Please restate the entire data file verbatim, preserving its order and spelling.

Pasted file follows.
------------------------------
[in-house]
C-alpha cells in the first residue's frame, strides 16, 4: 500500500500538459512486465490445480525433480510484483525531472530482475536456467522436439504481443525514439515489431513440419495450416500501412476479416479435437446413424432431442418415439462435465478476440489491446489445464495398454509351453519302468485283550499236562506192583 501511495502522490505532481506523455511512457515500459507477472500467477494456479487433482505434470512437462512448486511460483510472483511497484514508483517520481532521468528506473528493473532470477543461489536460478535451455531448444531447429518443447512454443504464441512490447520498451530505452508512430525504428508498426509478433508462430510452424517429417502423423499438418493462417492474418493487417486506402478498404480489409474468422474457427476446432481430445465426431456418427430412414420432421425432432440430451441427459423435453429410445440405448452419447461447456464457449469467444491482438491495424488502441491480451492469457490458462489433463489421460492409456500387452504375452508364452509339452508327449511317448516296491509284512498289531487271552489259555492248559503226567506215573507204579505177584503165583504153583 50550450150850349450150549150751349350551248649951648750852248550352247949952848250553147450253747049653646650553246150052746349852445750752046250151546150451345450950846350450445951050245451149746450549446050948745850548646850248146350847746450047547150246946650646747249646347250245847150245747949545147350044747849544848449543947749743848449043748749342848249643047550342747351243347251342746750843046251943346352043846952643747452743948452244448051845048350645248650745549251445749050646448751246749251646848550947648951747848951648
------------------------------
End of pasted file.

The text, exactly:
[in-house]
C-alpha cells in the first residue's frame, strides 16, 4: 500500500500538459512486465490445480525433480510484483525531472530482475536456467522436439504481443525514439515489431513440419495450416500501412476479416479435437446413424432431442418415439462435465478476440489491446489445464495398454509351453519302468485283550499236562506192583 501511495502522490505532481506523455511512457515500459507477472500467477494456479487433482505434470512437462512448486511460483510472483511497484514508483517520481532521468528506473528493473532470477543461489536460478535451455531448444531447429518443447512454443504464441512490447520498451530505452508512430525504428508498426509478433508462430510452424517429417502423423499438418493462417492474418493487417486506402478498404480489409474468422474457427476446432481430445465426431456418427430412414420432421425432432440430451441427459423435453429410445440405448452419447461447456464457449469467444491482438491495424488502441491480451492469457490458462489433463489421460492409456500387452504375452508364452509339452508327449511317448516296491509284512498289531487271552489259555492248559503226567506215573507204579505177584503165583504153583 50550450150850349450150549150751349350551248649951648750852248550352247949952848250553147450253747049653646650553246150052746349852445750752046250151546150451345450950846350450445951050245451149746450549446050948745850548646850248146350847746450047547150246946650646747249646347250245847150245747949545147350044747849544848449543947749743848449043748749342848249643047550342747351243347251342746750843046251943346352043846952643747452743948452244448051845048350645248650745549251445749050646448751246749251646848550947648951747848951648